Sunday, May 15, 2011

Morocco's Shaky Commitment to Reforms

One would think that Morocco is headed towards better times, especially as the king promised constitutional reforms last March. There also seemed to be an air of openness in state-society relations. Even after the Argana bombing in Marrakech, state authorities showed a measured response to the terrorists act far short from the wholesale arrests launched after the 2003 bombings in Casablanca. Those were promising indicators of a nuanced state approach to civil society and protest movement's demands for democratic reforms. However, events in the last two weeks suggest a determined state retreat from early progress, and a shaky commitment to meaningful reforms.



Two weeks ago, widely read and contentious columnist, editor in chief of the daily al-Massae Rachid Nini was arrested by state forces and is in prison on charges of "offense against national and citizens' security." The vagueness of the charge only masks the true nature of the indictment against Nini, for he has been rounded up for the totality of his critical stances of the government, and at times vociferous comments against immorality in Moroccan politics. Nini's daily column "shouf-tshouf," (in Arabic: شوف تشوف) has in the past talked about taboo subjects from the health of the king to the transgressions of the security forces in Morocco. He faced hefty fines, notably an exorbitant 6 million MAD (approx. US $500, 000) in 2008, knife assault in Rabat, and a near exodus of several members of the editorial team of al-Massae. Now his social commentary has become too much of a nuisance for the authorities.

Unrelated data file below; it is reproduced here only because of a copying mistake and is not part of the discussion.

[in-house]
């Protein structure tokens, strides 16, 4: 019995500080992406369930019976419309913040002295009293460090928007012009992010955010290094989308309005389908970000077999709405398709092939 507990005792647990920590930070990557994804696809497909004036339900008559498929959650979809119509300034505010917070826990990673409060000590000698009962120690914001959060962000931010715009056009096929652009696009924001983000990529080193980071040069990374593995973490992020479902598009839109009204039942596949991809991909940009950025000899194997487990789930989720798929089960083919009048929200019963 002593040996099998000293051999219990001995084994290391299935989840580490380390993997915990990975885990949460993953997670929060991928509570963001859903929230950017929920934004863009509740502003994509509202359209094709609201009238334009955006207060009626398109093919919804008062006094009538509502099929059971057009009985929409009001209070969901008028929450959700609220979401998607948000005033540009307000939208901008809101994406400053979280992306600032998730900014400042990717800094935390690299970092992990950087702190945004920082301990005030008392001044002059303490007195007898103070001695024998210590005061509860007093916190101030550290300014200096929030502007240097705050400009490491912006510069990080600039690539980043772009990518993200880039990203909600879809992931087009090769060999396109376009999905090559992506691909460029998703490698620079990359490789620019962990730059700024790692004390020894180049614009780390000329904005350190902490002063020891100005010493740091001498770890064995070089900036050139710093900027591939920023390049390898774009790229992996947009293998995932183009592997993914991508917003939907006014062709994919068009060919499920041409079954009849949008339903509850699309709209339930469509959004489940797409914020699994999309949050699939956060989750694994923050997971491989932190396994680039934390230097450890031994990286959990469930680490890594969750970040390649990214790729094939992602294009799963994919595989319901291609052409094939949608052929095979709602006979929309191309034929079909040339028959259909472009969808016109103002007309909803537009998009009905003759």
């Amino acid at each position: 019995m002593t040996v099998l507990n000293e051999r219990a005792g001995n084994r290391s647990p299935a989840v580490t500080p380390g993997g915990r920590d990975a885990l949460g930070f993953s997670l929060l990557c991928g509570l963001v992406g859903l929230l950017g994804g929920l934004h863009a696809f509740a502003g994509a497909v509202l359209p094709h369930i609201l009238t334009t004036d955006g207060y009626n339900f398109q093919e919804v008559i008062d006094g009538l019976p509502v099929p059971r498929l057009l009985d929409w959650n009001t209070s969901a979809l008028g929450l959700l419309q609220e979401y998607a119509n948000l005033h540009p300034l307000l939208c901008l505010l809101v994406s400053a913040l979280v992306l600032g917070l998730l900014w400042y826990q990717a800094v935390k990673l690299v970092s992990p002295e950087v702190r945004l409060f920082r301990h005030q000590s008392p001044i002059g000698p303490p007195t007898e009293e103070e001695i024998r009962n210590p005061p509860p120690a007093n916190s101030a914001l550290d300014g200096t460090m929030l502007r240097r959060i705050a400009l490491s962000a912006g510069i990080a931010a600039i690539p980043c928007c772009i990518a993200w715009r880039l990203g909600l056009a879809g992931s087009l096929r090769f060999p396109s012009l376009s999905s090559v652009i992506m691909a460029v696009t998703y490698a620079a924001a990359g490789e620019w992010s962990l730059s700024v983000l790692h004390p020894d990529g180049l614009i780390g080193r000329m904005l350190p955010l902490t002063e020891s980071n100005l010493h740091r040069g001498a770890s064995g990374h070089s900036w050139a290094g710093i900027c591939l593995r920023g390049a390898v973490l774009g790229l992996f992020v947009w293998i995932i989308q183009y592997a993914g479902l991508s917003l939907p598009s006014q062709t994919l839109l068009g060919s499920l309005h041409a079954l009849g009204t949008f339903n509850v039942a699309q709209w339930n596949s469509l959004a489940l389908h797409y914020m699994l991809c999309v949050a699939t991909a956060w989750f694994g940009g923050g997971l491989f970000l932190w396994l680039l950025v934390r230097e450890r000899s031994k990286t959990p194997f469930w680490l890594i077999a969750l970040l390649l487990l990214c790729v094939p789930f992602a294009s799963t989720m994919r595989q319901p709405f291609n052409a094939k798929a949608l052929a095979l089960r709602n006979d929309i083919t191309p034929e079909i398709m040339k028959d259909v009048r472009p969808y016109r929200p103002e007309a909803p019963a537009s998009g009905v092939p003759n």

I have long thought Nini to be a populist, vitriolic and at times, a misguided journalist. However, this should never serve as a pretext to silence what ought to be the expression of freedom in any society. Charges against Nini are similar to those leveled against other fiercely independent journalists in the Moroccan press. Last year, Abu Bakr Jama'i saw his Le Journal bled to death for similar offense of upsetting the power that be.



Morocco's attempt to shed the relics of past limitations on associational and informational freedom has long been beset by unease towards the press' increasing criticism of the state. Reforms or project of reforms has to start at the altar of the press as a watchdog for the travails of state-society negotiations. The state cannot claim reform and change on one hand, but continue to brutalize society on the other. Today's violent state repression of the protests near the purported detention center in Temara (5 miles southeast of Rabat) is yet another setback. Dubbed by many protesters as Guantemara for alleged torture of political prisoners, the mere alleged existence of the secret detention center indicates a reversion to the mindset of intransigence towards legitimate demands for change. The detention center is a definite reminder of the notorious "years of lead" of the ancien régime that should forever be cast in the ash heap of Moroccan history.

3 comments:

job May 16, 2011 at 12:17 PM  

Great article.i wonder y th moroccan crisis isnt getting much coverage on int'l media..th arab spring mustnt regres bak to winter!

Maghrebi May 16, 2011 at 1:53 PM  

I agree with you that there is little coverage in internatioal media, given the events in Syria and Libya. I hope this blog and others can help fill the void.

Berkman Center for Internet and Society May 17, 2011 at 11:36 AM  

Dear Blogger,

We recently invited you to participate in an online survey run by the Berkman Center for Internet & Society at Harvard University and Global Voices Online about online safety for bloggers in the Middle East and North Africa. To the best of our knowledge, we have not received your response to the survey. You can participate in the survey by following this link:

http://new.qualtrics.com/SE?Q_SS=8uoSH2WkghvPohu_3lL0Mo11yPXn2lu

The survey will be available until May 18, 2011. Please feel free to contact us with any questions you may have. You can reach us at mena-survey@cyber.law.harvard.edu.

Thank you in advance for your time.

With appreciation,
The Blogging Common Team
Berkman Center for Internet & Society at Harvard University

Labels